Continued from product description
on Home Crafts' Page Six...
Background: The word "crochet" comes from the
French word "croc," meaning "a hook." Crochet
hooks come in a variety of sizes. The smallest crochet hooks
are used with fine cotton or silk thread to make laces and finery.
The regular size is perfect for personal items, such as blankets
and clothing (sweaters, scarves, hats, mittens, etc.). Jumbo
crochet hooks are available for use with jumbo yarn and to create
heavier items such as rugs.
Few examples of old crochet remnants remain because of deterioration,
but some have been located in Africa, China, Europe, Turkey,
North America, and South America. Crochet is similar to knitting
in the formation of loops, except that knitting uses two needles
and crochet only uses one. Crochet is called "shepherd's
knitting" in Scotland because of the caps and heavy cloaks
worn by shepherds made from this dense type of crochet. Pioneers
in early America reused wool from worn-out clothing and devised
the "granny square," which could be pieced together
to form a patchwork blanket, or made into clothing or bags.
The tiniest of crochet needles and the finest of threads were
used by nuns in Italy during the 16th century to make lace for
altar cloths and church garments. It became known as "nun's
lace" and quickly spread to Spain and Ireland. One particular
French émigré, Eleanore Riego de la Branchardiere,
moved to Ireland and became fascinated with the lace work of
the nuns at a convent in Dublin. She popularized this craft probably
more than any other person by publishing her work, including
newly devised stitches, in her magazine, The Needle. Two other
women taught this craft to women during the first half of the
19th century in homes set up for the poor, and their work from
these "homes" is still popular and named after their
origins: "Carrickmacross lace" and "Clones lace."
Knitting and crocheting are grouped together in many publications.
Many women's magazines began to promote these kinds of leisure
work for Victorian-era woman as a form of usefulness. Women had
more free time due to the technological advances of the day.
Since a woman must be doing something useful, she could crochet
or knit for charitable organizations or simply for her own personal
use. Some of the magazines included patterns for: table scarves
with crochet lace on the ends, yoke patterns to be used for a
camisole or nightgown, a tuxedo collar with matching cuffs, chair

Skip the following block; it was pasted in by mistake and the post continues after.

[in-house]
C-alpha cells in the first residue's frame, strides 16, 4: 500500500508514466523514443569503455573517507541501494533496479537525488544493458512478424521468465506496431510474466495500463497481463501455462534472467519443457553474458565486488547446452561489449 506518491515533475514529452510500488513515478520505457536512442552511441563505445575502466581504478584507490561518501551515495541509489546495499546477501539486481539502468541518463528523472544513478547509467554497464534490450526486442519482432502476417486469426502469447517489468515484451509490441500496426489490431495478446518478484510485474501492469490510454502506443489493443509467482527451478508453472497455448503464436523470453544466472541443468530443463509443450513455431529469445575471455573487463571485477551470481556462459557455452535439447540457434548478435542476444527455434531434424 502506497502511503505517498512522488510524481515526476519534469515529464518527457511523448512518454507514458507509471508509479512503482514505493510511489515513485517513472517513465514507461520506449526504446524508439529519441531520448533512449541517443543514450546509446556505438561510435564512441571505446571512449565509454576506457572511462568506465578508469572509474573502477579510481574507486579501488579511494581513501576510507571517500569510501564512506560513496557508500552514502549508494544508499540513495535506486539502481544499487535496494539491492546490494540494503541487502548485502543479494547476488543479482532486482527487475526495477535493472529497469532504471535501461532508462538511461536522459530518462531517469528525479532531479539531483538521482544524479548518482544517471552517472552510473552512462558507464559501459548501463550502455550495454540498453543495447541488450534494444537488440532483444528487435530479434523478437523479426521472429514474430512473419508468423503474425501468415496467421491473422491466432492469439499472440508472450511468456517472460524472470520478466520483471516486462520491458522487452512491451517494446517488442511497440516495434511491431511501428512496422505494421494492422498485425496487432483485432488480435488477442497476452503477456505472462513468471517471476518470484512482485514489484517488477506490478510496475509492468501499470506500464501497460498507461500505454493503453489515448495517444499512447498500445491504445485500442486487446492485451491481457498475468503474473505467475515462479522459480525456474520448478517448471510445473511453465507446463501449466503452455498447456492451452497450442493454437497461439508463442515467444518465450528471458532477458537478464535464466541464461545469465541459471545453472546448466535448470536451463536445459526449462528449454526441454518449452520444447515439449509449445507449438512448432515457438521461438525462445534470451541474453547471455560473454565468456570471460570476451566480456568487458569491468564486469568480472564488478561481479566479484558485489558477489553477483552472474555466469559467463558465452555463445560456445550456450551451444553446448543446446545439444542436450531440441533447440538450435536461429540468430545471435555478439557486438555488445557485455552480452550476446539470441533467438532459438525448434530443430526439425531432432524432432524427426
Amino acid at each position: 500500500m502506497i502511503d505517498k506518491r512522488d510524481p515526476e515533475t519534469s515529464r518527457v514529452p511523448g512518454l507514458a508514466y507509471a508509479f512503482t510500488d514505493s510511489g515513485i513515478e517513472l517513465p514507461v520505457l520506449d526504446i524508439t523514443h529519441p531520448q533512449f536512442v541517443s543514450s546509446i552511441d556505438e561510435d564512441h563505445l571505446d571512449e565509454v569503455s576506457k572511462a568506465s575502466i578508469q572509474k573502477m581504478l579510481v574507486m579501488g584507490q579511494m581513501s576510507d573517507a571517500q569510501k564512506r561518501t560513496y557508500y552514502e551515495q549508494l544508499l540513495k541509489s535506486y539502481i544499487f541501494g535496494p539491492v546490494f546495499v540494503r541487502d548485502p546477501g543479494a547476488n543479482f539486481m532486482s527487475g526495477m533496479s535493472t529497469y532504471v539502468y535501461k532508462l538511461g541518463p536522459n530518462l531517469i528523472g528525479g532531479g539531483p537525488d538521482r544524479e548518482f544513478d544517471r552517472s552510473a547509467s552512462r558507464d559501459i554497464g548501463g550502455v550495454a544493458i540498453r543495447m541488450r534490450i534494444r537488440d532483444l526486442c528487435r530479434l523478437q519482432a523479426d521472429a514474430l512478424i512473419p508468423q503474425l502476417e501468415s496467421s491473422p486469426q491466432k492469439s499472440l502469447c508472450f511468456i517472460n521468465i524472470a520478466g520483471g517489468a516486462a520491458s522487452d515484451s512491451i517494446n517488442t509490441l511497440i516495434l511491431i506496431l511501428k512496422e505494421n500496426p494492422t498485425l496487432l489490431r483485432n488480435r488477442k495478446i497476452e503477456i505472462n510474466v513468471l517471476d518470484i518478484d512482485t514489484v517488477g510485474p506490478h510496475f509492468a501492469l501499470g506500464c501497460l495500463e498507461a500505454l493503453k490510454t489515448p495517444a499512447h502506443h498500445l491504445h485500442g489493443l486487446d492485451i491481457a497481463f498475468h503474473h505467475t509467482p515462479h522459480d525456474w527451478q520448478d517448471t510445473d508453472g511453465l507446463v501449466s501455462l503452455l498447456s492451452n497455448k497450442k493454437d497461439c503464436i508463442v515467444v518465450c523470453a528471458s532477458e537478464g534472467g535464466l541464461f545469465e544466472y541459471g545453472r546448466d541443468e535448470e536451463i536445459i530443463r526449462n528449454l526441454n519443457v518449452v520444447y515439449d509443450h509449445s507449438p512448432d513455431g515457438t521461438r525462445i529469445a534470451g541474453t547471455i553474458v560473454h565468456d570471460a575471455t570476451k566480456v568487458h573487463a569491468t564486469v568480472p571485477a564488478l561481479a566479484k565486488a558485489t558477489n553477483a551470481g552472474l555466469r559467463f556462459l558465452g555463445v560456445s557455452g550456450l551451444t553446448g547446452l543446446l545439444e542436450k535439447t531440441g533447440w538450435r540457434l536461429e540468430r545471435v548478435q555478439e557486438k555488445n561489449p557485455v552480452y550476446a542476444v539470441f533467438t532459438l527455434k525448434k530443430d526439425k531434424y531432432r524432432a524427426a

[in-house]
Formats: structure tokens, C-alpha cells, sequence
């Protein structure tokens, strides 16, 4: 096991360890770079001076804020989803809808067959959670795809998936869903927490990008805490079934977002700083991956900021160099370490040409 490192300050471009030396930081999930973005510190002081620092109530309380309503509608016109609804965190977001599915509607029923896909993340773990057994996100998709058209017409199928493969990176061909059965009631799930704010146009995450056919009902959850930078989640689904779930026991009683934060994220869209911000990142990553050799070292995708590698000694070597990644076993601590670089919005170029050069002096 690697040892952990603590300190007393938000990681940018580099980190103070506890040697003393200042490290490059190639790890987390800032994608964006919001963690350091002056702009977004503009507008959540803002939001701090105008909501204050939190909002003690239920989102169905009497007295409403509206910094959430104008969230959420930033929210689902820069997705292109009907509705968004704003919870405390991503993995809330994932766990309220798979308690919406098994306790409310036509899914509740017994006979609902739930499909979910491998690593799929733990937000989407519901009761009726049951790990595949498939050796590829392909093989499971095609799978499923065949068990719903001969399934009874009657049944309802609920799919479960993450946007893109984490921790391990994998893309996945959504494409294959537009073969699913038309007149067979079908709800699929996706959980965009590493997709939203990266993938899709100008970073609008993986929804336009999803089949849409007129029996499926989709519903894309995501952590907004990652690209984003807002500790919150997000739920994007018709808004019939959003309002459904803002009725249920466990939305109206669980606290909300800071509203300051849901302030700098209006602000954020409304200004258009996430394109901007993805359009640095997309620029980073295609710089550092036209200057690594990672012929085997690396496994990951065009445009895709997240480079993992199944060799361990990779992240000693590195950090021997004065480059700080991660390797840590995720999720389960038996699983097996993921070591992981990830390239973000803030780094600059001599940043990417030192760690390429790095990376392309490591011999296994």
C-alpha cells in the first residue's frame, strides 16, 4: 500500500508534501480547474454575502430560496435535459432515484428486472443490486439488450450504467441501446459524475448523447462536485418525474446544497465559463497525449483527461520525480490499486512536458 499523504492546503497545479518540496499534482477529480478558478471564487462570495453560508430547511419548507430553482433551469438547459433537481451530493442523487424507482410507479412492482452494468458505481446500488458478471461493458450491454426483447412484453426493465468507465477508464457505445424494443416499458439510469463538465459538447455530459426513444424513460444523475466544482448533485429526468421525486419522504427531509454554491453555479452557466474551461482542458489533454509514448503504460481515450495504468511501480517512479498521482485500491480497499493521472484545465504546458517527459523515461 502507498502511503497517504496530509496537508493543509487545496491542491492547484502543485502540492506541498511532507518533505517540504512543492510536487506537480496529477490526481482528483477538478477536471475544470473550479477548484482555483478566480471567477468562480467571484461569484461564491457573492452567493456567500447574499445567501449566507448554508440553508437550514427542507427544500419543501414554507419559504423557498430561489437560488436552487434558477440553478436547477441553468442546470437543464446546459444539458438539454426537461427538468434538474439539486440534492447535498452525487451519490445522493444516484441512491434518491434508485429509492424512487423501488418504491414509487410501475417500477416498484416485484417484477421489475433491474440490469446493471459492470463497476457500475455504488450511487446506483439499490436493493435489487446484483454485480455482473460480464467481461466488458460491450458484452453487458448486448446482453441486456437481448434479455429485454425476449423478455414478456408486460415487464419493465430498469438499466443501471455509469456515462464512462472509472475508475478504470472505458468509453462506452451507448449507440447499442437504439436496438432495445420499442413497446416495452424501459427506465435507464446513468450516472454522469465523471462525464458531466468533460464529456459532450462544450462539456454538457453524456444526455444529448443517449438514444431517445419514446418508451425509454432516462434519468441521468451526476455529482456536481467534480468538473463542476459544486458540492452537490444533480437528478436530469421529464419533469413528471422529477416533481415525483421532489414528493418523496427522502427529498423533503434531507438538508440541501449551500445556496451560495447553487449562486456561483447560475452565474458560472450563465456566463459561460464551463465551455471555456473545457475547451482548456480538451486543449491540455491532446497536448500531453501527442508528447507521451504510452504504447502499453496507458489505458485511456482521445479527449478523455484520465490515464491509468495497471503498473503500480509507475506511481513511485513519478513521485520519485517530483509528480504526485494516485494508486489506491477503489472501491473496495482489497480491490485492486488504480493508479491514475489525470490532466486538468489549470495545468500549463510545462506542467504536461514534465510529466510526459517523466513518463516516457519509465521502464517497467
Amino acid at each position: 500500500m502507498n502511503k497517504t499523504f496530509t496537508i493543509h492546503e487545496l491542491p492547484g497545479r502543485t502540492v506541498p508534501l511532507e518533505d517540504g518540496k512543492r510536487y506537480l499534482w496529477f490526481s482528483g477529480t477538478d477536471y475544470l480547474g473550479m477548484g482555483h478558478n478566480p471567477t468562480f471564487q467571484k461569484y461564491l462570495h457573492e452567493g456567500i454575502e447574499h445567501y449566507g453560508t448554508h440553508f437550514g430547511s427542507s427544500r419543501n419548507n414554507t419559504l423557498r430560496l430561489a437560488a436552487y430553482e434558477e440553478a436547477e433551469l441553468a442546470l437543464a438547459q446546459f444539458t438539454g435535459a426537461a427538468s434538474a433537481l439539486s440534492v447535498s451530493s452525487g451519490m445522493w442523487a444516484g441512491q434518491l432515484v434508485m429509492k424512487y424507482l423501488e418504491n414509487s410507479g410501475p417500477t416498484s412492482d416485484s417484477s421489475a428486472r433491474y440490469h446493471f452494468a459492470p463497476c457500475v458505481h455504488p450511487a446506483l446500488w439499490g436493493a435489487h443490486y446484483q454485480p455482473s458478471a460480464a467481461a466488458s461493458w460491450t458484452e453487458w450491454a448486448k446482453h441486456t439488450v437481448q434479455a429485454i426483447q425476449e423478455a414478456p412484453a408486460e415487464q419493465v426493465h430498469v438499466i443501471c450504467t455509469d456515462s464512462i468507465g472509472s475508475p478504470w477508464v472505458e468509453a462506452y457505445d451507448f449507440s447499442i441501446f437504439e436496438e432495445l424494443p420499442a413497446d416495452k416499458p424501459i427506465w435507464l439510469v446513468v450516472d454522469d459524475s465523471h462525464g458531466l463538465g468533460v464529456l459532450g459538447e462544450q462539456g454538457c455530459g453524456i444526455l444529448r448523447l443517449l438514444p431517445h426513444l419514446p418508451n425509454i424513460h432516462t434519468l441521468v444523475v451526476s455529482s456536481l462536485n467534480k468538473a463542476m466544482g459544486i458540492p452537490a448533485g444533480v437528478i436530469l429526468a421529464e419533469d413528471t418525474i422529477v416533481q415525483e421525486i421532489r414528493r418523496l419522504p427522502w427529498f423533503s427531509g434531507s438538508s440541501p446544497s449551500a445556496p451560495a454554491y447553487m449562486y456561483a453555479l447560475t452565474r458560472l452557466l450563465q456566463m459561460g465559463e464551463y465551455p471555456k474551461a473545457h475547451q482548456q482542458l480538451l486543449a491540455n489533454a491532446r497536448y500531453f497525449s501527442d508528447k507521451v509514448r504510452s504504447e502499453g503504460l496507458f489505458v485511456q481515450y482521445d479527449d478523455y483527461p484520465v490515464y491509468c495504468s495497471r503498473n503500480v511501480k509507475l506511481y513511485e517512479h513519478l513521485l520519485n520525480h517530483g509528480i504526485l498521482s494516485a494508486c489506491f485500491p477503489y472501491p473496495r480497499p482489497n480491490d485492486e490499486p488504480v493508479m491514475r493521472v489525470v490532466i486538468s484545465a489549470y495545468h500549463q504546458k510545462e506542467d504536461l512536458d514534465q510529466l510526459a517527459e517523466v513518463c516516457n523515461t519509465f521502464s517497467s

backs, table cloth and napkin sets, and household linens. (The
list is long!) These "ladies of leisure" had to find
something to do with their hands. This might explain the frilly
appearance of Victorian homes decorated with lacy items covering
all sorts of furniture tops, sofa backs and chair arms.
Other forms of crochet, which resulted in lacy appearances,
are Filet crochet, Hairpin crochet, and Broomstick crochet. Filet
crochet became so popular that a deviation from it was thought
nice. The May, 1928, Needlework Magazine features "A Handsome
Border for Luncheon-Cloth or Centerpiece, with Matching Napkin-corner,
Tulip Design" and is described as being a "pleasing
change from the persistently popular filet-crochet." Surely
this became a most popular pattern! Hairpin crochet is worked
on a two-pronged steel loom, which looks like an enlarged hairpin.
The crochet hook works the thread or yarn loops between the prongs
of the tool. The prong is turned left to right after each stitch
is made. There are many beautiful variations and finished hairpin
lace can be used as an inset in fabrics near a hem or sleeve
edge, or it can be used to join other needlework pieces together.
"Broomstick lace" is made with a crochet hook and
a giant knitting needle. The size of the giant needle and crochet
hook determine the size of the stitch pattern. An entire garment
can be made with a broomstick lace pattern and it is fairly easy
to do. There is really only one stitch (one set of stitches,
that is) which is used in broomstick crochet.
Even if you are a beginner in crochet, it is easy to make
a small, pretty and/or useful item. There are so many choices
to make: small thread for doilies and Victorian pretties, two-ply
yarn for baby items, four-ply yarn to make a scarf, or rug yarn
for your very own personally designed rug. Our My First Crochet
Set will be a great beginning for anyone!